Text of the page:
Gillnets are sometimes used by to monitor fish populations.

And when they had done this, they enclosed a large number of fish, and their nets were breaking.
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But the unsparing mesh, with holes smaller than mosquitoes, traps much more life than traditional fishing nets do. Scientists say that could imperil already stressed fish populations, a critical food source for millions of the world’s poorest people.
When they had done so, they caught such a large number of fish that their nets began to tear.
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Divers are all too familiar with this phenomenon, especially in well fished areas. The founders of Ghost Fishing were confronted with ghost nets while diving the many wrecks in the Dutch North Sea. In 2009 they joined a local team of divers who started to clean those wrecks. After some years of local efforts it was time to broaden the horizon and get in touch with like-minded groups all over the world. And so the Ghost Fishing foundation was born. And having done this, they enclosed a great multitude of fishes; and their nets were breaking.
Photo provided by FlickrWhen they had done this, they enclosed a great quantity of fish, and their nets began to break;
Photo provided by FlickrWhen they did this, they caught a great number of fish, and their nets began to tear.
Photo provided by Flickr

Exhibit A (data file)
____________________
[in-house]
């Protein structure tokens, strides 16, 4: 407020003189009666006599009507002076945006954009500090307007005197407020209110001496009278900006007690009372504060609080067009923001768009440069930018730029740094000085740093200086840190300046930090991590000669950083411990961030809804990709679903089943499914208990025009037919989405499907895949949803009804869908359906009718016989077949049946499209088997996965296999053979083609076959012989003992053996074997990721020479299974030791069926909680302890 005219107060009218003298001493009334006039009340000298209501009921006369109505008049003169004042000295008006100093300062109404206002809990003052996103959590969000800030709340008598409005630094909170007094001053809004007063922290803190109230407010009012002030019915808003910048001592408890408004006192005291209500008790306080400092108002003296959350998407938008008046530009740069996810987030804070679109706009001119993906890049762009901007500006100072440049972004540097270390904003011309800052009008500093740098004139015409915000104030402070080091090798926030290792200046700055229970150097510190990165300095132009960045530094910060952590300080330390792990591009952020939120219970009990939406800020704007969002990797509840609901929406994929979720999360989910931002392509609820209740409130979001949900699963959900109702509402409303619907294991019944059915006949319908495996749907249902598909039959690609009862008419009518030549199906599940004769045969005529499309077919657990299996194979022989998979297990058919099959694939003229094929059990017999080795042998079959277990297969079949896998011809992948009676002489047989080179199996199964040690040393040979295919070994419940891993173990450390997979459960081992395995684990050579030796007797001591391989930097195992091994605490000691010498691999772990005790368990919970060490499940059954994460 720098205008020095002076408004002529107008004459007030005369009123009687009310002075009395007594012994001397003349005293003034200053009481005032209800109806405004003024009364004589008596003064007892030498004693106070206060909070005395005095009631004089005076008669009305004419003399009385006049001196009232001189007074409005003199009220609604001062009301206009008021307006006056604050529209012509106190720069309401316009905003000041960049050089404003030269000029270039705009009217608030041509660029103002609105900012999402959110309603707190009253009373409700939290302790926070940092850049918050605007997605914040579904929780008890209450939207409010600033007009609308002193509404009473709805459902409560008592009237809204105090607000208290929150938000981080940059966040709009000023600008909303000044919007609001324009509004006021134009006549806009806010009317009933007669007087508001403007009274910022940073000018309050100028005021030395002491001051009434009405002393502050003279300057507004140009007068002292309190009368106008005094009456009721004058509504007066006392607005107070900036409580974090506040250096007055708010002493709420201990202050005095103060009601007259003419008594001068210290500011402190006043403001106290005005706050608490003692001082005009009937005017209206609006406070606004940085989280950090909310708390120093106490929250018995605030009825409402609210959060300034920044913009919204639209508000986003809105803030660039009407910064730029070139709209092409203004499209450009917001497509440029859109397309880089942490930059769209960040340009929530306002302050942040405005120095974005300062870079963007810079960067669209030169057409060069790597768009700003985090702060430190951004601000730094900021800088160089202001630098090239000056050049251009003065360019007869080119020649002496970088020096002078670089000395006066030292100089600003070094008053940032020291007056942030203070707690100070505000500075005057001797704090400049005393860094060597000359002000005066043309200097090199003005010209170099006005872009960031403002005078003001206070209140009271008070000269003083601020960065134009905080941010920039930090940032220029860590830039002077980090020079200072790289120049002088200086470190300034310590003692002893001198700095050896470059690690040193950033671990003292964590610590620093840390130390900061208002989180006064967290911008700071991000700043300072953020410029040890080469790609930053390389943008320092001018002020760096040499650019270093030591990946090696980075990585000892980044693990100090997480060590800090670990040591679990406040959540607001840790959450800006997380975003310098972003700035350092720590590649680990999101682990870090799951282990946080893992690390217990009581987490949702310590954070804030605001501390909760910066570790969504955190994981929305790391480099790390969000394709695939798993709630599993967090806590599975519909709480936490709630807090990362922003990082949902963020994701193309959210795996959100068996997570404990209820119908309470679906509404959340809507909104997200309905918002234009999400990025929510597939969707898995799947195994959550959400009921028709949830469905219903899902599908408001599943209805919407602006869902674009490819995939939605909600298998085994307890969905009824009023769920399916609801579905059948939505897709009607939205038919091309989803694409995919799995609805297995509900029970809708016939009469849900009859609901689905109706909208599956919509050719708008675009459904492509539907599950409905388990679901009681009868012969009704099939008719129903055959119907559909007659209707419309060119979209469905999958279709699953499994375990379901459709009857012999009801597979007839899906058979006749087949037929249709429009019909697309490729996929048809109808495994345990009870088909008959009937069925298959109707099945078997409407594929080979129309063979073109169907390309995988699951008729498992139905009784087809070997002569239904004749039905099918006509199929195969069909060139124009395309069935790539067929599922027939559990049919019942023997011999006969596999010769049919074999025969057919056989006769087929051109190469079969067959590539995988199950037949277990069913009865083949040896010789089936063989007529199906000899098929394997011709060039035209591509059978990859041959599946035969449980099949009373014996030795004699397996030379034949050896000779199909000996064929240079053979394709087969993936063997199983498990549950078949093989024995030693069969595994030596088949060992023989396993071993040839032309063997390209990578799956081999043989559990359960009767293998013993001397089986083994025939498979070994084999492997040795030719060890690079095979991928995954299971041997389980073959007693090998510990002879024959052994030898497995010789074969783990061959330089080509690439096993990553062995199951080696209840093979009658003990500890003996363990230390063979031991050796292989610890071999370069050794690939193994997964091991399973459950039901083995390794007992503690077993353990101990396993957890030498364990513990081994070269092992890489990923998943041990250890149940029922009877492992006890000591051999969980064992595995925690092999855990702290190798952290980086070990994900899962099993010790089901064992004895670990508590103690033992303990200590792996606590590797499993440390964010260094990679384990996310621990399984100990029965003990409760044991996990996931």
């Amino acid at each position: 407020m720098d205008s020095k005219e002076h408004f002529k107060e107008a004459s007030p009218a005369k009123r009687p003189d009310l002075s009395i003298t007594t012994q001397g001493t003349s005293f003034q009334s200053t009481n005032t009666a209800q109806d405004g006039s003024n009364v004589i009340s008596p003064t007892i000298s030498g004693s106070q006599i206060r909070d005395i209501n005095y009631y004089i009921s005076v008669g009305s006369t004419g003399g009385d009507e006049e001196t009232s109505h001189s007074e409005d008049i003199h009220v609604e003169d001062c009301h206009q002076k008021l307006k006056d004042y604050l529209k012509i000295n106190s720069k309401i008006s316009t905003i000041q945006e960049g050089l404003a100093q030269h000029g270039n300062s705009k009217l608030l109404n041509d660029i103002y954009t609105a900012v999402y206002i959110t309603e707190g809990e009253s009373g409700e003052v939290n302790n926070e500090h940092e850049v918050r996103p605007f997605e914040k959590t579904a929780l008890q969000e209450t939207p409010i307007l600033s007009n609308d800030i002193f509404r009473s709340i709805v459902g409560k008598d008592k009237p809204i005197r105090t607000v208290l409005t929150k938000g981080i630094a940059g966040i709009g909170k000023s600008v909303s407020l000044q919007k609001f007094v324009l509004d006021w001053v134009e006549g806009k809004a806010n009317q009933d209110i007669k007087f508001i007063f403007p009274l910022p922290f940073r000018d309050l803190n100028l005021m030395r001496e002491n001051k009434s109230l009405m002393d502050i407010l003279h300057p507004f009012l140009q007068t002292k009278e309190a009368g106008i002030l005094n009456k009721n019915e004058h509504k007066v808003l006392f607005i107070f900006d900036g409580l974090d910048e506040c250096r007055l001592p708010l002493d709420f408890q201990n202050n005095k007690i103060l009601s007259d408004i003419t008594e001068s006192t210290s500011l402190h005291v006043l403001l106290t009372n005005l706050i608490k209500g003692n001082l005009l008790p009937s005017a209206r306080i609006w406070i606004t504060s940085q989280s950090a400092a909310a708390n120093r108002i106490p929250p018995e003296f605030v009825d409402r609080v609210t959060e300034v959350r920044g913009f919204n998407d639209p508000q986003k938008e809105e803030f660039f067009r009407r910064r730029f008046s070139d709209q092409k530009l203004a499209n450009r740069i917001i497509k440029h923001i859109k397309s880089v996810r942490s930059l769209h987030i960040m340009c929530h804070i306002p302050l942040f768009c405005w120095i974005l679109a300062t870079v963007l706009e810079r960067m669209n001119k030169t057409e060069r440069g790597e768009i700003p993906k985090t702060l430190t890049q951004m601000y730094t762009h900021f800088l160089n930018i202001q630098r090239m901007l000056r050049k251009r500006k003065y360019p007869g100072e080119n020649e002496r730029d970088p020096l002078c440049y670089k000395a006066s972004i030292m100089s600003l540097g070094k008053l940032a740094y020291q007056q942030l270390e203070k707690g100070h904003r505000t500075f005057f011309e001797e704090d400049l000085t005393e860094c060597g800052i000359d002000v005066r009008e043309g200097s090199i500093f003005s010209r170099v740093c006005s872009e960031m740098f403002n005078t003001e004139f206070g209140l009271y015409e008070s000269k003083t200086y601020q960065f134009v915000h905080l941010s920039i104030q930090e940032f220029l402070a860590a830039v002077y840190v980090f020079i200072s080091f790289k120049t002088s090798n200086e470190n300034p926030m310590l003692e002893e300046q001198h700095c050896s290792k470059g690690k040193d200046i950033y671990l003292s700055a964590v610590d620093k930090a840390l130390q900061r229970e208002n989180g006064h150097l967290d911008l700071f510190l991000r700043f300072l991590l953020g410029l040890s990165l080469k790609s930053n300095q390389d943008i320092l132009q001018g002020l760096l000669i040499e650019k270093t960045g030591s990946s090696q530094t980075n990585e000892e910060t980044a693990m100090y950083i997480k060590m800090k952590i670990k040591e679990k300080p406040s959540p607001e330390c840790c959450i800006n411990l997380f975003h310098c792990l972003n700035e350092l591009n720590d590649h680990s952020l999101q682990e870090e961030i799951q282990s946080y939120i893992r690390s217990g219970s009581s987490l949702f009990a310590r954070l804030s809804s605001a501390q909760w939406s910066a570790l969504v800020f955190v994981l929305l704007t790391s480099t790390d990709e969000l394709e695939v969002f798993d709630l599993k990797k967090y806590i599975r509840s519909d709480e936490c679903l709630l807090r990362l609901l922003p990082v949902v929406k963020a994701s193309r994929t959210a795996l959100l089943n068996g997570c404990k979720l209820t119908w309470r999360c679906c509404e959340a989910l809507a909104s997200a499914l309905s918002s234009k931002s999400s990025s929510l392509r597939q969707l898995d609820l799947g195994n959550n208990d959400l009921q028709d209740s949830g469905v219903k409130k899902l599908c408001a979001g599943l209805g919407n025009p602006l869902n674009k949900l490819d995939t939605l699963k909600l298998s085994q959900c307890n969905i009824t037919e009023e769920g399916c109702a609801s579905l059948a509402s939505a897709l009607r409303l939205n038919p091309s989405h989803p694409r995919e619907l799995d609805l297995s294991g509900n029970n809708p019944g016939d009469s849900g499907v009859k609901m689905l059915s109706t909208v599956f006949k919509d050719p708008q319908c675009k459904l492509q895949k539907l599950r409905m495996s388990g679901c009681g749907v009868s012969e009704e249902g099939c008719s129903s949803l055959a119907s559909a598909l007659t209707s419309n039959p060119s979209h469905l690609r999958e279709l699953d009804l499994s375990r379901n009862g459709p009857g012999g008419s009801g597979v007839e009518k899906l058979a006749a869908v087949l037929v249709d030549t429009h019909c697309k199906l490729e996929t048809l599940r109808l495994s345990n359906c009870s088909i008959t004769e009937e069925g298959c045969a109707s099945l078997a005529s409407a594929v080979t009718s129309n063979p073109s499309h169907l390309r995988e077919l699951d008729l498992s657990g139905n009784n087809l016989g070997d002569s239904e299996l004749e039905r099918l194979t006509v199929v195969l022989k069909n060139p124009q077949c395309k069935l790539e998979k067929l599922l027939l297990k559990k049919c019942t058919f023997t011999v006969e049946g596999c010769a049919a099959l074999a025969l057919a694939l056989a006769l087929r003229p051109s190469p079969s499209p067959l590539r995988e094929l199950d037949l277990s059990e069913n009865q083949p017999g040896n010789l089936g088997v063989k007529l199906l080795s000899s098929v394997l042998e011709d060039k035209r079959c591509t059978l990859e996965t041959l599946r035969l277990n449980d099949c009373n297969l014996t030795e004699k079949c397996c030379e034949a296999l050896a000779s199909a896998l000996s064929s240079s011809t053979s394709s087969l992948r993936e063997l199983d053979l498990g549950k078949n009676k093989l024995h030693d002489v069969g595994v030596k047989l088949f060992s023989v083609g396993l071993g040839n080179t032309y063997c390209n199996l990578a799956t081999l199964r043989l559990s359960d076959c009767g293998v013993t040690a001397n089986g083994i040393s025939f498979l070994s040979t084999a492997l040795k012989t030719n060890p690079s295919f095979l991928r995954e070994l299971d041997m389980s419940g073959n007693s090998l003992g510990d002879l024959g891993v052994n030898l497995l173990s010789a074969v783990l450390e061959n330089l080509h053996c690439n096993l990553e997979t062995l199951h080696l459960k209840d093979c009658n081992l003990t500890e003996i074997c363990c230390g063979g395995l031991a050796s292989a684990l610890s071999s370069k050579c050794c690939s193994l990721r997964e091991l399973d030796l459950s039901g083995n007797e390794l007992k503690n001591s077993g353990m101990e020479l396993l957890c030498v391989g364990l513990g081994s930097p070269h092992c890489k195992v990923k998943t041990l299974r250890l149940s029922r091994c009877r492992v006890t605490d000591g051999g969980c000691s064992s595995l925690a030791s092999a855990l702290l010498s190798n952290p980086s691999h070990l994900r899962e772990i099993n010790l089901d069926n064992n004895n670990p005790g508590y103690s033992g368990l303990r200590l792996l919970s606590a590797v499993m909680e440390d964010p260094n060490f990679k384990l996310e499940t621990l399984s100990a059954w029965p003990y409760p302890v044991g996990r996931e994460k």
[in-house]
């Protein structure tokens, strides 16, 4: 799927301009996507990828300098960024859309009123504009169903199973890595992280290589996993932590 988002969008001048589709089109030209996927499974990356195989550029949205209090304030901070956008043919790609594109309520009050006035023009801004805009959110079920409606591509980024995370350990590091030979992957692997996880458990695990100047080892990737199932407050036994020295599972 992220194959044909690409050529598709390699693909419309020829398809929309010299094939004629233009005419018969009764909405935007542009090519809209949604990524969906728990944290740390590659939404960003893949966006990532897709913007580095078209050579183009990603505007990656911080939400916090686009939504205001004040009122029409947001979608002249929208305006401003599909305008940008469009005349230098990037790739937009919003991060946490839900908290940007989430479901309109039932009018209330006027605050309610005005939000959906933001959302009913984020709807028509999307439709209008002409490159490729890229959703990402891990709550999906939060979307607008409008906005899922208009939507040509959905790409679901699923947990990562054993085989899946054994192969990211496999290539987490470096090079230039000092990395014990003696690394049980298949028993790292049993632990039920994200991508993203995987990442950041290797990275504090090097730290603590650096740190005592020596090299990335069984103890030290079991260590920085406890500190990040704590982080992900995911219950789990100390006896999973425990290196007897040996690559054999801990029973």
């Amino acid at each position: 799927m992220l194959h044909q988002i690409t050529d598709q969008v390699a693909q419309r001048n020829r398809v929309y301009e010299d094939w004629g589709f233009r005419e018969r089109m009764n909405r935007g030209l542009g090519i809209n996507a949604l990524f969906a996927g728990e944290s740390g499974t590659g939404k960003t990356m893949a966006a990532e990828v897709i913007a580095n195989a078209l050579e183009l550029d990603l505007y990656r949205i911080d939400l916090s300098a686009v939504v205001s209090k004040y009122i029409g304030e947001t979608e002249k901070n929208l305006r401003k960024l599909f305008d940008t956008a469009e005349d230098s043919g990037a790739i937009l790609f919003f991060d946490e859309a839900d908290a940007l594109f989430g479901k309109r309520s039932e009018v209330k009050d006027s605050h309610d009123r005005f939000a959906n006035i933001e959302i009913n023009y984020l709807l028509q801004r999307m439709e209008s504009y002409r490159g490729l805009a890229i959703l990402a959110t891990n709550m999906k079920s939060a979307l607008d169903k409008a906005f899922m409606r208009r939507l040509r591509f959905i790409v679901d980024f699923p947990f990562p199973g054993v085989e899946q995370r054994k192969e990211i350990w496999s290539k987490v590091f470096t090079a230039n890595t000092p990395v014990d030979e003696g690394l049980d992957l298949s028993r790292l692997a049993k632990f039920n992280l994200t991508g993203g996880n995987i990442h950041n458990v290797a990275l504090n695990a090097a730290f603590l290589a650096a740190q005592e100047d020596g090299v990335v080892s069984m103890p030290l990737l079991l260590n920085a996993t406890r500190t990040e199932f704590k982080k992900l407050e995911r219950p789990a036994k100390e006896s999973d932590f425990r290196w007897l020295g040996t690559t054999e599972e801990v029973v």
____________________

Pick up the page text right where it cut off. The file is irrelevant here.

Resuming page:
Memphis Net & Twine was founded as a fish net company in 1962 and has been a source of fishing netting, fishing nets, rope and twine, and fishing supplies ever since. Beginning in 1988 Memphis Net & Twine began supplying baseball batting cages, baseball backstops, sports backstops, sporting supplies and sporting equipment. Memphis Net & Twine continues to make all types of nets including custom sports nets, industrial nets, aquaculture nets and commercial fishing nets.A bottom trawl is a type of fishing net that's pulled along the seafloor. Fishermen commonly use bottom trawls to catch shrimp and bottom-dwelling fish like halibut and sole. However, in addition to these target fish, the nets also catch a variety of ocean life that's usually thrown back dead or dying. Dragging heavy gear across the seabed can also damage sensitive seafloor habitat. The harmful effects of bottom trawling on bottom-dwelling organisms and their habitat can be reduced by modifying the fishing gear or limiting trawling areas.Ranger Products specializes in a variety of fishing nets that include standard landing nets, hook and tangle-free rubber nets, catch and release trout nets, shrimp, shad, and smelt nets, bait and crab nets, spears, fish baskets and bait traps, along with many other products.Midwater trawlers vary in size—from small ships to large factory vessels. Large industrial ships pull gigantic nets through the open ocean and can catch an entire school of fish—spanning the size of five football fields—at once. These trawls don't impact the seafloor when used in the midwater zone. Setting these trawls on schooling fish using streamer lines to scare away seabirds and avoiding areas with an abundance of marine mammals can help ensure low levels of bycatch in midwater trawl fisheries.Gillnetting uses curtains of netting that are suspended by a system of floats and weights; they can be anchored to the seafloor or allowed to float at the surface. The netting is almost invisible to fish, so they swim right into it. Gill nets are often used to catch sardines, salmon and cod, but can accidentally entangle and kill other animals, including sharks and sea turtles.Drift-net fisheries have been mounted in all of the world's major fishing regions, and unwanted by-catch is always a serious problem. This has proven true for pelagic fisheries for , , , , and other species. One example is the drift-net fishery for swordfish in the Mediterranean, 90% of which is associated with Italian fishers. This industry kills excessive numbers of striped dolphin and sperm whale, and smaller numbers of fin whale, Cuvier's beaked whale, long-finned pilot whale, and Risso's, bottlenose, and common dolphins, along with other non-target marine . As a result of concerns about the excessive by-catch in this swordfish fishery during the early 1990s, the European Union banned the use of drift nets longer than 1.5 mi (2.5 km) (prior to this action, the average set was 26 mi [12 km] in length). However, some fishing nations have objected to this regulation and do not enforce it. It remains to be seen whether this length restriction will prove to be useful in preventing the non-target, drift-net mortality in this fishery.